As malaise inc points out, there are lots of angles to view this from. I think, though, that the proportion of income spent on taxes isn't a useful measure either. For folks that are living on a small income everything they pay for amounts to a pretty large percentage of their income, as they have no extra income that doesn't get spent. Here in MN our sales tax doesn't apply to basic necessities, such as food and clothing, so for the most part people living here on a small income are not hit all that bad. If they ride public transit they pay no gas tax (they don't even pay for the cost of their ride, given the public subsidies). I think that the little chart wunelle reproduced that shows what a huge part of the total federal budget is footed by the very wealthy and what a small chunk is paid by the rest of us is very instructive.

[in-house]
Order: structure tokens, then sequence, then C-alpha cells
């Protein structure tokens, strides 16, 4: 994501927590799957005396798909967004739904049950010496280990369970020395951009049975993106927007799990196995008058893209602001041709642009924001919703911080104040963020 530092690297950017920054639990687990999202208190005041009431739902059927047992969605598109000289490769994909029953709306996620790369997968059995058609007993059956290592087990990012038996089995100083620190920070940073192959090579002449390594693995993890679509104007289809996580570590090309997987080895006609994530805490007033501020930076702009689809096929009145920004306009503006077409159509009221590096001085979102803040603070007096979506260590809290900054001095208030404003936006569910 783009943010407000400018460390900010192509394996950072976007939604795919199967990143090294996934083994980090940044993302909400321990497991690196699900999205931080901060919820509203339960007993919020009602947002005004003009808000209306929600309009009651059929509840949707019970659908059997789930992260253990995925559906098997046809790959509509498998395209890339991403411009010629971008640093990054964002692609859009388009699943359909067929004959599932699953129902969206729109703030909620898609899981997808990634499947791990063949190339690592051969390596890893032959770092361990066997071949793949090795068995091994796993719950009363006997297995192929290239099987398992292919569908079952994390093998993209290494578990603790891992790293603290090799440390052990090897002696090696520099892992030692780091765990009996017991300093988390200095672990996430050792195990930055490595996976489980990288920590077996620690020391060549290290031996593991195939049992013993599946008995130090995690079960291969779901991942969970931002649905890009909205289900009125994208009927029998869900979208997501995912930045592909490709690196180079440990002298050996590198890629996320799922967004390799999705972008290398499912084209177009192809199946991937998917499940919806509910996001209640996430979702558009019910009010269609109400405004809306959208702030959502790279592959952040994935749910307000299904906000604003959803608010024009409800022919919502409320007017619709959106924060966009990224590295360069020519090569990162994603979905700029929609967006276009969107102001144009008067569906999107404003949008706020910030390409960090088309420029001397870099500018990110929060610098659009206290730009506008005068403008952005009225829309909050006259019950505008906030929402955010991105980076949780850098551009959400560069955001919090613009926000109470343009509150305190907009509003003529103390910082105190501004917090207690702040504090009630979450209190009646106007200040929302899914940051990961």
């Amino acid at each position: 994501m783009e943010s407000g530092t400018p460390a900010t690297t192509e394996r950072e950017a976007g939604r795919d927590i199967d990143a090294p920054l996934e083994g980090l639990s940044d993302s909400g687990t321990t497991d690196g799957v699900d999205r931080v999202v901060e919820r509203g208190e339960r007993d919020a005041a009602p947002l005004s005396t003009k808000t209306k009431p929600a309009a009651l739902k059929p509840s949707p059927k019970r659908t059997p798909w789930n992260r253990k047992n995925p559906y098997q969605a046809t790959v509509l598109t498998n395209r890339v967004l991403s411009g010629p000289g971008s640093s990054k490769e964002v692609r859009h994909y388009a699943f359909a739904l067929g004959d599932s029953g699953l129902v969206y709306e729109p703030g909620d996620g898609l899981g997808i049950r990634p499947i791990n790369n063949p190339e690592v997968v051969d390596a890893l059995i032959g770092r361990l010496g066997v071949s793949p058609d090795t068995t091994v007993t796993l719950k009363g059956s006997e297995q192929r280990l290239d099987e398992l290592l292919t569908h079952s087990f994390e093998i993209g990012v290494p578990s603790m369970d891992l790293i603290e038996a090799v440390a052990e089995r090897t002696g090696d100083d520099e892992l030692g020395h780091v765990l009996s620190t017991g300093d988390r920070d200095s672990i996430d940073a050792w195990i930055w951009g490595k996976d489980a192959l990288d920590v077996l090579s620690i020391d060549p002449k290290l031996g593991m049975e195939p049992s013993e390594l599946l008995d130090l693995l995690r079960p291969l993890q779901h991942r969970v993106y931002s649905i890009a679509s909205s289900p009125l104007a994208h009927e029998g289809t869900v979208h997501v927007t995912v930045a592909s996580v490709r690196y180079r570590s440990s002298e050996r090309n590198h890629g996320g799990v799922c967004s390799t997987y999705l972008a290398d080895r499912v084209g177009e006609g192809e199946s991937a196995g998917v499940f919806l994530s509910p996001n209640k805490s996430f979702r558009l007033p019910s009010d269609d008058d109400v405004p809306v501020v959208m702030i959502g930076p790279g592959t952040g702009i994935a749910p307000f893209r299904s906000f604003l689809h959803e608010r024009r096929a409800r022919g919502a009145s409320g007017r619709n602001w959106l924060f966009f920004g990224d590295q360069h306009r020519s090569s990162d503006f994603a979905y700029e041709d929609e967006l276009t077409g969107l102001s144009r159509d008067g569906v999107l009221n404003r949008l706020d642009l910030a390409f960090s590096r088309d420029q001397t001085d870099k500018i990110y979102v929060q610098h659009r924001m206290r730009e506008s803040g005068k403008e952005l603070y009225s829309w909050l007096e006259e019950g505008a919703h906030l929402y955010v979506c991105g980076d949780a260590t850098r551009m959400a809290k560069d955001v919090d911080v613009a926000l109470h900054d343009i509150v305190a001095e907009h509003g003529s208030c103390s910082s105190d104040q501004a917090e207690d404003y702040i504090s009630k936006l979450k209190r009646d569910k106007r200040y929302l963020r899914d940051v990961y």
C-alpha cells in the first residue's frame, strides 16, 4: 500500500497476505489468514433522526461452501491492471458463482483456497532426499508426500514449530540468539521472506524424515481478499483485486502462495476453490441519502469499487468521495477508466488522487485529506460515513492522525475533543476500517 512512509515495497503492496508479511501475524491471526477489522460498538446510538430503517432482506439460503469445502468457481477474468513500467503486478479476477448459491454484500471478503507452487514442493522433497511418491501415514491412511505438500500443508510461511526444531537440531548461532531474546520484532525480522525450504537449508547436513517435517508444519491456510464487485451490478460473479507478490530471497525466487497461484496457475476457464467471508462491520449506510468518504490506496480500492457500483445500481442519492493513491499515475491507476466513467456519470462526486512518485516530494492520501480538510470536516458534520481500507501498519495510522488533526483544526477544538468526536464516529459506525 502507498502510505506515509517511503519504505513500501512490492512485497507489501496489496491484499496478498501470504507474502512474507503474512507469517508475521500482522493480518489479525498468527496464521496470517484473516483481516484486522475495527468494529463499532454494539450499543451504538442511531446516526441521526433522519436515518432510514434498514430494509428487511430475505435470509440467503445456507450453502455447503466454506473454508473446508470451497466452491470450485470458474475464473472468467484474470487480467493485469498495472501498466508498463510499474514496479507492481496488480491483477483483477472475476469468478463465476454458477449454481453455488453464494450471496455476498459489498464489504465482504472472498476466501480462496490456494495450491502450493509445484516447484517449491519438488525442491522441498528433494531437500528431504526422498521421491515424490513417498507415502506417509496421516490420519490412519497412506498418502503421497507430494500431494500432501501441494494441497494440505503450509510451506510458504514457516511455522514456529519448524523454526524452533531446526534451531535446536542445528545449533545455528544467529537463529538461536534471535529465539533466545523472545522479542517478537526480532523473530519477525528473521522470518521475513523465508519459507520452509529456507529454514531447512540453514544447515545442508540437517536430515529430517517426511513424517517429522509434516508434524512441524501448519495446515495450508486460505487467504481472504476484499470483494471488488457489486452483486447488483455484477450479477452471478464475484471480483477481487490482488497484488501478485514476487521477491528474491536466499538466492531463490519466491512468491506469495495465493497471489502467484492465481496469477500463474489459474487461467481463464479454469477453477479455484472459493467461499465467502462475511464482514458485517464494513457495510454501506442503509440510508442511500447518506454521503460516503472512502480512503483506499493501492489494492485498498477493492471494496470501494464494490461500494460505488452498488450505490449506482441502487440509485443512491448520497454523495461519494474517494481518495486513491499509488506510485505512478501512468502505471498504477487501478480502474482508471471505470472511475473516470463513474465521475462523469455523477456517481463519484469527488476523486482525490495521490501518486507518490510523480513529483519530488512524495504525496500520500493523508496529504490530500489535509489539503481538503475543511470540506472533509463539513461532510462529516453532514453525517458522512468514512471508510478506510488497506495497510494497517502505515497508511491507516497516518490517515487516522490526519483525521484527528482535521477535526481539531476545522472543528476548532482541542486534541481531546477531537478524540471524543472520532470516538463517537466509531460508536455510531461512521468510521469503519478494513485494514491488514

As to the gripes of wunelle's conservative coworkers about liberals wanting to support the bums that do nothing to support themselves, I think they just don't consider the logical consequences of not helping these people out. Do they really want these kids to suffer because of the poor choices of their parents? Do they really think that they can just live happy lives isolated from all of the poor and disenfranchised who get pushed to the margins of society?

It is easy to say that folks shouldn't be enabled in making poor choices, but if people are going to make these mistakes anyway aren't we all better off if we help clean up after them?